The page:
He had to wear a metal plate / belt the rest of his life to hold his abdomen in place. He had been a physical worker before the war and could only do the strength stuff after when he wore this plate. What's perhaps more interesting is that he would probably have died but his fellow Scots commandos realised he was not on board and went back for him and carried him back to the beach using a farm gate. 

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1 hour ago, Strider6003 said:

@boyne a good find re the evacuations, interestingly my paternal grandfather was shot less than a year later in No.1 Commando taking out a German machine gun post as part of a night raid at Brest.

He had to wear a metal plate / belt the rest of his life to hold his abdomen in place. He had been a physical worker before the war and could only do the strength stuff after when he wore this plate. What's perhaps more interesting is that he would probably have died but his fellow Scots commandos realised he was not on board and went back for him and carried him back to the beach using a farm gate. 

@Strider6003The injury to your grand-father sounds horrendous. Well done to the commandos for going back to rescue him.

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There was a n old man who attended the church I go to. He had been with the 51st Highland Division at St Valery in June 1940.

He only realised how close the Germans were when a motorcycle and side car with a German machine gunner raced past his fox hole!

He managed to escape by running into the nearest cover and he and a comrade managed to evade capture and get back home via Spain and Gibraltar.

After the war,he queried a museum employee about his name being on a June 1940 German POW list !

He informed the museum he had never been in any POW camp and sent them a list of hos subsequent Ww2 postings.

 

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I had a great uncle who hid under dead bodies to hide from German panzers at Dunkirk, he made the mistake of drinking bad water and picked up a stomach bug and for the rest of the war was in the military police, I have his service medals.

Two other uncles were there too, one was promoted to Captain after being seen despatching Germans with a shovel in the hand to hand fighting.

All of these were in the Queens regiment.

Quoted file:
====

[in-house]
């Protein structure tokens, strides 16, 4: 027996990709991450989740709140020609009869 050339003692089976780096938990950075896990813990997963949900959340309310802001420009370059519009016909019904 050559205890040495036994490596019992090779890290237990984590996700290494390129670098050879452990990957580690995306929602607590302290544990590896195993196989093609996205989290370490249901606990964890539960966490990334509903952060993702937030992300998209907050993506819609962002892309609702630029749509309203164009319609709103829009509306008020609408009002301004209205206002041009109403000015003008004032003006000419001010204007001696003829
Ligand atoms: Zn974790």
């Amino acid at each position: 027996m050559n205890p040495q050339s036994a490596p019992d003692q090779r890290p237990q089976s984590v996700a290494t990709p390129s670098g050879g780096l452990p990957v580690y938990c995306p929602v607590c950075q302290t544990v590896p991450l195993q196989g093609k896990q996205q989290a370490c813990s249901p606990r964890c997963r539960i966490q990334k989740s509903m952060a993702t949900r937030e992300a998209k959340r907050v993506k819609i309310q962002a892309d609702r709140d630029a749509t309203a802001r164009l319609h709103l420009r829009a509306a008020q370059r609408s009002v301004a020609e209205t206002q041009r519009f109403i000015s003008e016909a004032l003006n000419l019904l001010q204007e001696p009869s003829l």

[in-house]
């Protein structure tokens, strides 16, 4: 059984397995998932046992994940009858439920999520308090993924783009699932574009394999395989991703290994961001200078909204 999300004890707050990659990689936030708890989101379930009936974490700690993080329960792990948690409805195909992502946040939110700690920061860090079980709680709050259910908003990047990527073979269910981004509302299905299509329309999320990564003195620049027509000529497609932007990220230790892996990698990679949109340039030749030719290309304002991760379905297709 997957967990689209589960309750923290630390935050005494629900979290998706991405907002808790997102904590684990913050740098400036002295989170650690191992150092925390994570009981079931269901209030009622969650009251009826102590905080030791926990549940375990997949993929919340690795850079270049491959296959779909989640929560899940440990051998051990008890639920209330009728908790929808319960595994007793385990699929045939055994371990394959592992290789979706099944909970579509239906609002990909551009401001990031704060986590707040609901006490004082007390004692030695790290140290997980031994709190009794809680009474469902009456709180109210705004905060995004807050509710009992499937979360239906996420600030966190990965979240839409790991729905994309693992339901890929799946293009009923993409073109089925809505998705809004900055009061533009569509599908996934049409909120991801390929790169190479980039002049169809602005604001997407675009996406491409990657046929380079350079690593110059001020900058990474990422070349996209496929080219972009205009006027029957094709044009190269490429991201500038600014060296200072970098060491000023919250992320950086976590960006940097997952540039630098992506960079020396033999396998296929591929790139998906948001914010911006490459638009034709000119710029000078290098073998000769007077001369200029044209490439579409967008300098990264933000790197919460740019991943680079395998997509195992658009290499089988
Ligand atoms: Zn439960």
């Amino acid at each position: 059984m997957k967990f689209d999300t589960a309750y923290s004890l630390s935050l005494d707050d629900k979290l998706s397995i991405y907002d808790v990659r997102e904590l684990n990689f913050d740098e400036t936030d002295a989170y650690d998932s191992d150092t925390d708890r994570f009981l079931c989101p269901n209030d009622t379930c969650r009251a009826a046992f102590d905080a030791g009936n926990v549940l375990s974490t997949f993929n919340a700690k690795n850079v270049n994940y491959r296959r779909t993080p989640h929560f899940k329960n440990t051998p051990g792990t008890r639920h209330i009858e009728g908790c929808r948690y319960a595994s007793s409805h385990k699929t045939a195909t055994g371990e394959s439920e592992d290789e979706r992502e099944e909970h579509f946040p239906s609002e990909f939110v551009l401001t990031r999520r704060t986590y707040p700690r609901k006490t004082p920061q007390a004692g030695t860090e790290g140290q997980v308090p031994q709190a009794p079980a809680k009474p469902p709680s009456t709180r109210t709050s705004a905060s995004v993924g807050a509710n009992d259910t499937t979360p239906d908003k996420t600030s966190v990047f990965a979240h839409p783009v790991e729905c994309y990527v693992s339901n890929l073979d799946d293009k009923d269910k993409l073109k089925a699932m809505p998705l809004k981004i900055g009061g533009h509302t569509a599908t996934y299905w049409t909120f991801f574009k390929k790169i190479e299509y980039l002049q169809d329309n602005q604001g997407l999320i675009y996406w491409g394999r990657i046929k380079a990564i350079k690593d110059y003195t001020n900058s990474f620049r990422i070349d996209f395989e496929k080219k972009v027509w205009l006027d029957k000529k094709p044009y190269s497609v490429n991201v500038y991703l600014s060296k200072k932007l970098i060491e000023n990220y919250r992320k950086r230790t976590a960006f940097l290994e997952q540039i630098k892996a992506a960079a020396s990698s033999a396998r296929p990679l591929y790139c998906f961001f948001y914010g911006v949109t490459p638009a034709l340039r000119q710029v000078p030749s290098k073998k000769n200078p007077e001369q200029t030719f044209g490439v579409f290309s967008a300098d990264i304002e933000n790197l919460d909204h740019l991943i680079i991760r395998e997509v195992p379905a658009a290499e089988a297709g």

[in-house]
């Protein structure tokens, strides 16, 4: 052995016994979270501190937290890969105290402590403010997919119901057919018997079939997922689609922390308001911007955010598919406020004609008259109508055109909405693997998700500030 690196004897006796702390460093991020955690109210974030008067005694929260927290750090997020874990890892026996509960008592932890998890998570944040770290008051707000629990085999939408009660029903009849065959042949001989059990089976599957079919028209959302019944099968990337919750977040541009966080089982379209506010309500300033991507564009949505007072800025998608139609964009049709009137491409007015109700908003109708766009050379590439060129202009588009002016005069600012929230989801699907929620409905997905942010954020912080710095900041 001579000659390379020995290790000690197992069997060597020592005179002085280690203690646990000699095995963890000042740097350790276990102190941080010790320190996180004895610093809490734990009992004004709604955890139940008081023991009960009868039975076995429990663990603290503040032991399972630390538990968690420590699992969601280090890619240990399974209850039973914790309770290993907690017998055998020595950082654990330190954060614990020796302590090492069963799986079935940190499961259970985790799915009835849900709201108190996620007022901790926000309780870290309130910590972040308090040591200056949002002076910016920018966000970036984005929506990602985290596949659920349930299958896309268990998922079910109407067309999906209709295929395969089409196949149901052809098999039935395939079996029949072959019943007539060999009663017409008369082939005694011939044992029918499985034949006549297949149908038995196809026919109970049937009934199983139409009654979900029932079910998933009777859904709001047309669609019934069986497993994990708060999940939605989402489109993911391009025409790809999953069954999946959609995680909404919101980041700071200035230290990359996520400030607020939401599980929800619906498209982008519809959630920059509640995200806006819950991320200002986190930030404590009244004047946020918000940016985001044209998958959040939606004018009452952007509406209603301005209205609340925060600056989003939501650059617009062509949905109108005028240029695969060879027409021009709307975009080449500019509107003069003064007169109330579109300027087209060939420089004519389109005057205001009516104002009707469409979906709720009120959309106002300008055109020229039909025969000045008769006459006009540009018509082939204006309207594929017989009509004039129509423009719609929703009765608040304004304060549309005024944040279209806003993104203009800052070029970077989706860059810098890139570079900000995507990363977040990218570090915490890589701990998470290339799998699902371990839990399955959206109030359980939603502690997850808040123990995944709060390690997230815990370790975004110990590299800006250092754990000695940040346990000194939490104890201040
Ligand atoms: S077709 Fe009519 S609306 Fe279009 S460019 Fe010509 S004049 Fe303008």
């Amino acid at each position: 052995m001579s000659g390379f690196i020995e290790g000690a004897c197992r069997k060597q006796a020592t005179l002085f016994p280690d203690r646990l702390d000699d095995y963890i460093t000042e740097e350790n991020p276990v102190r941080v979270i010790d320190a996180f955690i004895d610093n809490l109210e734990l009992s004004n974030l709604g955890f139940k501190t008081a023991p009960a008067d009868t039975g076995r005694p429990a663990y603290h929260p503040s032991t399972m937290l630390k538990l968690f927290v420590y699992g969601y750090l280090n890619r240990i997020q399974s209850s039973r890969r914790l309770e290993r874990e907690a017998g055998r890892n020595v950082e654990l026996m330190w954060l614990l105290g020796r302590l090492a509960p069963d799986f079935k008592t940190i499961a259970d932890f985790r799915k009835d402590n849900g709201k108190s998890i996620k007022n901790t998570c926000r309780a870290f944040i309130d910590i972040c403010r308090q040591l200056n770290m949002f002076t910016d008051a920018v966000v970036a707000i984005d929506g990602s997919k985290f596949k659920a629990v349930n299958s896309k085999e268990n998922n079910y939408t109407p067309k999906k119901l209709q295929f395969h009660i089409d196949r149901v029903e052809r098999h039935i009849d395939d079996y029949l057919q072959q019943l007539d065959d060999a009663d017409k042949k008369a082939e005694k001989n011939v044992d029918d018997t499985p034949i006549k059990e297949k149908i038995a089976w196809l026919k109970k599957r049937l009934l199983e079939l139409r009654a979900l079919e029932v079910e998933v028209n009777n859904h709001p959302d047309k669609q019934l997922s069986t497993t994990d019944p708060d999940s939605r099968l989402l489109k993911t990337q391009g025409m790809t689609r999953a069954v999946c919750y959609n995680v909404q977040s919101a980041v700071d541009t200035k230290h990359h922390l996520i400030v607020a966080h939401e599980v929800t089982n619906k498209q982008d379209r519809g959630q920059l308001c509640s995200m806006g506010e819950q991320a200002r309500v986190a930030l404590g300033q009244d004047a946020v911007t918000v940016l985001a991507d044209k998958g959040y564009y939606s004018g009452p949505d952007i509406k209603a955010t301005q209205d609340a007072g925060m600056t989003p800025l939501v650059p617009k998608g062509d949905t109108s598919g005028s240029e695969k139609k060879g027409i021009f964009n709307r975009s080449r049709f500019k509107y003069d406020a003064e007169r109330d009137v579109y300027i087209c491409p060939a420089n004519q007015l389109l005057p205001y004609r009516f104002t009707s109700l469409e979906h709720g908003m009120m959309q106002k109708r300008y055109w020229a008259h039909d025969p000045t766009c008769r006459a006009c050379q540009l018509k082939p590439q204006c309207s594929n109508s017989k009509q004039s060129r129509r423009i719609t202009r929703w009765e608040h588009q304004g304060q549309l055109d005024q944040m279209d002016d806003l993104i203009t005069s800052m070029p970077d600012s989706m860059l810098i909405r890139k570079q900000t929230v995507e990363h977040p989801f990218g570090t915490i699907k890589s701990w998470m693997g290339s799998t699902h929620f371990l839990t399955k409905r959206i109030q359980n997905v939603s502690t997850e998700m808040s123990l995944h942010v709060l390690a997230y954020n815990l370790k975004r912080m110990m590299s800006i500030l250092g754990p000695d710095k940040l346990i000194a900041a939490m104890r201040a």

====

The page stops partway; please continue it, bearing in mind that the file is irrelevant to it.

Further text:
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The old man that I mentioned in my previous post would have been worthy of having a book written about his War exploits.

He was promoted to corporal after his successful escape. Then posted to a training depot.

He saw action in I'm sure North Africa. But definitely the Sicily/Italian campaign.

He was in charge of a 25 pound field gun when a German 88mm round hit his gun. All his section were killed, whilst he was in his words 'ach I was only wounded '! In actual fact he was partially deaf in one ear for the rest of his life. But amazingly, he had only a few superficial cuts !

He was again promoted, given 'a couple of medals' His words, not mine.

Then posted to The Caribbean for the rest of the war.

Sorry this isn't about any film,just a wee tribute to an amazing and self effacing man.

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Interesting Erskblue, my grandfather before No.1 Commando was in the navy as a morse code operator. He had two ships sunk under him and after one of these had to swim to the shore. This was off the coast by Scotland. When they got on dry land they lit a fire only to be berated by a famer frightened of getting bombed.

He may have survived as in his teens he used to swim in the Thames diving off from Blackfriars bridge.

 

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I saw Dunkirk last night.

It was a very good film. It shows the reality of war. I was willing the main characters to get back to Britain.

It was,in many ways,like watching a war documentary.

The tune Nimrod ' was very movingly played near the end.

It does justice to those who took part and doesn't hide the fact that many many French soldiers didn't manage to escape.